Monday, July 8, 2024

Japan Cuts 2024 Preview: Treasure Trove of New and Classic Japanese Films

North America’s largest Japanese film festival presents two weeks of contemporary premieres, including new films from Kei Chika-ura, Takeshi Kitano, Gakuryu Ishii, Shunji Iwai, Sho Miyake and Shinya Tsukamoto. 31 films including 5 International Premieres, 10 North American Premieres, 4 U.S. Premieres, 2 East Coast Premieres and 7 New York Premieres. Includes the International Premiere of SHIN GODZILLA: ORTHOchromatic.

Special guests include iconoclastic director Gakuryu Ishii, appearing for the East Coast Premiere of The Box Man as well as a retrospective screening of August in the Water; director Noriko Yuasa will appear at the International Premiere of Performing KAORU’s Funeral, winner of the JAPAN CUTS Award at the 2024 Osaka Asian Film Festival; and actress Tomoko Tabata will appear at a restoration premiere of Shinji Somai’s undisputed masterpiece, Moving.

Kubi - Kitano Kubi Beat Takeshi tells a bloody and surreal chapters in Japanese history of power struggles among many samurai warlords in Sengoku period.

A sadistic, tyrant lord Nobunaga (Kase Ryo) is in charge, abusing his subordinates and pitting against one another by promising them the positon of next-in-line to rule, while plotting to kill them all. There's Baldie Mitsuhide (Nakajima Hidetoshi, Drive My Car), there's Monkey Hideyoshi (Kitano) and there's Racoon Ieyasu (Kobayashi Kaoru).

Asano Tadanobu also shows up among an impressive ensemble cast. As expected in Kitano film, there are plenty of beheadings, violence and absurd humor throughout, as well as epic scale battle scenes.

Kitano accentuates the irony of all the shenanigans playing Toyotomi Hideyoshi, an illiterate samurai warlord who rose from his peasant background to prominence and seemingly incapable of doing anything without the help of his younger brother and his general Kanbei (Asano). He also ups inherent homoerotic nature of samurai culture- as warlords are in love and constantly banging each other.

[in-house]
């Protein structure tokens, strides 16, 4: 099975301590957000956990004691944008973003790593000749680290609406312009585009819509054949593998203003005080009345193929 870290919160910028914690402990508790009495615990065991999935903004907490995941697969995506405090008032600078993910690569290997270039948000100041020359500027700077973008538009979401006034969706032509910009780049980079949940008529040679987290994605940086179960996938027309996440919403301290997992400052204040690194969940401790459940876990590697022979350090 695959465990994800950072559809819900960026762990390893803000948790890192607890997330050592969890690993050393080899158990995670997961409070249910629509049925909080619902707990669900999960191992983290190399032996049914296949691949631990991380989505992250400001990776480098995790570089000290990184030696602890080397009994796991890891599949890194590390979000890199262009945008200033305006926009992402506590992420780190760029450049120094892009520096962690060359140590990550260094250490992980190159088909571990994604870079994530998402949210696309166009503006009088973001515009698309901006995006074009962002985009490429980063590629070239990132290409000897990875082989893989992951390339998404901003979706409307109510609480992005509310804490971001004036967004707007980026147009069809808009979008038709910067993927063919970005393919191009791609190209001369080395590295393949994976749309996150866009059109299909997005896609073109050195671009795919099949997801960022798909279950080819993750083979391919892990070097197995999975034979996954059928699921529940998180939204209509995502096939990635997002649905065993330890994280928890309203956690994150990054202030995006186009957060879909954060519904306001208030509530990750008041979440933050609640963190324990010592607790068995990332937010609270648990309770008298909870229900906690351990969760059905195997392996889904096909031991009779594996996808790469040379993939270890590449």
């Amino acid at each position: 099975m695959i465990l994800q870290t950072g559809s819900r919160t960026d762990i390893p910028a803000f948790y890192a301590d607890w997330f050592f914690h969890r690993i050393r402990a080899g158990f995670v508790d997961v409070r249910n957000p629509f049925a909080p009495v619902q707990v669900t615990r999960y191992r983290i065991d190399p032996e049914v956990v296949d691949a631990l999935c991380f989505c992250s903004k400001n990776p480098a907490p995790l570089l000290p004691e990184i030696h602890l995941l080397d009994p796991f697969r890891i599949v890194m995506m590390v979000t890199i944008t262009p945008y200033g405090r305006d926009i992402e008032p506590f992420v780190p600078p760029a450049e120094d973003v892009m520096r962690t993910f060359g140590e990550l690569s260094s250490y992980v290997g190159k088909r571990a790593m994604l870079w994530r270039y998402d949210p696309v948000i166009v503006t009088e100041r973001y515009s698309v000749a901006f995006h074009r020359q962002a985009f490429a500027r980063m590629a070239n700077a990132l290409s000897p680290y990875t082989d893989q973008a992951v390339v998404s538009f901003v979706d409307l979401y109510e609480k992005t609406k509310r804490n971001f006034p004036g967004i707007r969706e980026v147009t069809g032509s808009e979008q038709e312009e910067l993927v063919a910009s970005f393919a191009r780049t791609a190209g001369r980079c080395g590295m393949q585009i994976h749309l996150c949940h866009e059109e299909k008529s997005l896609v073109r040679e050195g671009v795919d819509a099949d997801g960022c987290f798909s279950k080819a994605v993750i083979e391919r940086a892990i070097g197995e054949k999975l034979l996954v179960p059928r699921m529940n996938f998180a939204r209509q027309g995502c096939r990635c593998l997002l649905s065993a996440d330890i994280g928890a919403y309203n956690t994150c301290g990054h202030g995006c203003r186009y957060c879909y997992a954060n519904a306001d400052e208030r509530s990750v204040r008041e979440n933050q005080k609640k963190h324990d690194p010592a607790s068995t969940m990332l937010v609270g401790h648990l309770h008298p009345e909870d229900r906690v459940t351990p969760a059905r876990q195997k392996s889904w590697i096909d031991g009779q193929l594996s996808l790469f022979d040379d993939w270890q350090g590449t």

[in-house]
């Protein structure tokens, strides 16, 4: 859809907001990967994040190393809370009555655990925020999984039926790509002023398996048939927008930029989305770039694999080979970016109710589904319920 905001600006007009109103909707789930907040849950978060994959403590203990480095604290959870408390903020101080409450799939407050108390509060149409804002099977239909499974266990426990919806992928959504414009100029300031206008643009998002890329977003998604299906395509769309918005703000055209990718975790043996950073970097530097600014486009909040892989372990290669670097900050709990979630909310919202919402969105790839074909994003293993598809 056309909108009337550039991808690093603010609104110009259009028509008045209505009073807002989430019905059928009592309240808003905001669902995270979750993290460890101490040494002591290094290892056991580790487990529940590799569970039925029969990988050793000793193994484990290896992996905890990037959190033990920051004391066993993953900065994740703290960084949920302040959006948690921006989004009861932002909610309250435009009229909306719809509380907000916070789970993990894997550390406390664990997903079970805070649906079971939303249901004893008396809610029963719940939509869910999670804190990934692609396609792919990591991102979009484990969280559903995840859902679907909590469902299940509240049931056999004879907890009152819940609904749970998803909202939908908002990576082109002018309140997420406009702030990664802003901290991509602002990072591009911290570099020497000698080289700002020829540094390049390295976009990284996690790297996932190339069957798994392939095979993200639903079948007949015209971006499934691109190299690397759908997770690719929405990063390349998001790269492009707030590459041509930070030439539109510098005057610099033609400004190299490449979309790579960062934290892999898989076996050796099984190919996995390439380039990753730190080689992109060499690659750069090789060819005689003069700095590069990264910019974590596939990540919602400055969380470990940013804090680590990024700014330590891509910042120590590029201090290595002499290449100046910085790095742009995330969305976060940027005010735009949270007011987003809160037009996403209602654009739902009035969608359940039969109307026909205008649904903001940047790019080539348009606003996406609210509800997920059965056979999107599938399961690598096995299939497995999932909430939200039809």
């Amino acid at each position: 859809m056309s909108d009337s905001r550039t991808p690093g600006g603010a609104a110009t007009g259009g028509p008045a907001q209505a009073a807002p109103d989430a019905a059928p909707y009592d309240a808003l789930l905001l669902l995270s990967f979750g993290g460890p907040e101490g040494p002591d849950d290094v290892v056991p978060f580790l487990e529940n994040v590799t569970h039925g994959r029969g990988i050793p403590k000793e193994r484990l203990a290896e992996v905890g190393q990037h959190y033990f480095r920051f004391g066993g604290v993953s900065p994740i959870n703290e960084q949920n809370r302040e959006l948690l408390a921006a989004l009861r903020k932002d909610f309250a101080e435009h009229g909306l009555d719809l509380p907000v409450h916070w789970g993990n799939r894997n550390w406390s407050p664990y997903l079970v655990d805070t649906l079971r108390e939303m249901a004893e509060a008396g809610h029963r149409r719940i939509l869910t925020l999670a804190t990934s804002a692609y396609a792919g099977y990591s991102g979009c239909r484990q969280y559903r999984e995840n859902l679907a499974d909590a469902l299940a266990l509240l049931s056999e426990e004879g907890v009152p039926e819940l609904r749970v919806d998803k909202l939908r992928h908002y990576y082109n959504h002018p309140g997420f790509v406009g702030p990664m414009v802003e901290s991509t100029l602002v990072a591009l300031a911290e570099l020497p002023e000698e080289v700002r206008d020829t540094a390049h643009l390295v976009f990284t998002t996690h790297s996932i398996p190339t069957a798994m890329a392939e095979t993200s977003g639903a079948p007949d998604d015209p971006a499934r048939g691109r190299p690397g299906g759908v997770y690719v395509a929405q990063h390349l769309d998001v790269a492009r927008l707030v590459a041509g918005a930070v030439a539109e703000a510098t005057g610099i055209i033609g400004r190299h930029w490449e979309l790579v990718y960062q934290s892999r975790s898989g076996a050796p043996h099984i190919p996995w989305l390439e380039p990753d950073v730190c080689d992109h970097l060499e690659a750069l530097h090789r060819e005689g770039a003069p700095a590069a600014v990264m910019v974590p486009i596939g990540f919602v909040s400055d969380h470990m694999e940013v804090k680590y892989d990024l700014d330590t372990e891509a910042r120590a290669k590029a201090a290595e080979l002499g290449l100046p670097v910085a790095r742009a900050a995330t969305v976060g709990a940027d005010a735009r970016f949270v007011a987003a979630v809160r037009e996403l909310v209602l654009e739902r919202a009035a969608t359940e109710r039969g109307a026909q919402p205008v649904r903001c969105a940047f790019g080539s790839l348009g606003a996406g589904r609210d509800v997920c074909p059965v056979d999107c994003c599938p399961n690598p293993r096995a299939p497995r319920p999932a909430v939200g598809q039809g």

Like his many yakuza films, Kitano takes on the extremely macho conventions of swordplay genre & samurai stoicism and turns them upside down and presents a cynical look at the revered, almost mythic Japanese history.

Whale Bones - Oe Whale Bones A tech worker Mamiya just got dumped by his girlfriend. In his depressed state, he takes up his colleague's offer to join a dating app. He meets Aska (J-pop star ano) who turns out to be a highschool student and takes her home. But after he comes out of a bathroom after a shower, he finds that Aska committed suicide by taking pills on his bed with a cryptic message left on the bedside, "Enjoy me while I'm still warm." Panicked, he wraps her body in a blanket and drives to a mountain to bury her. But her body has disappeared. It turns out, Aska is a major figure in Mimi, a GPS based social app where she 'buries' herself in a 'hole' - recording herself in a liminal spaces in Tokyo and appears in the app for people to find her. She has a big following.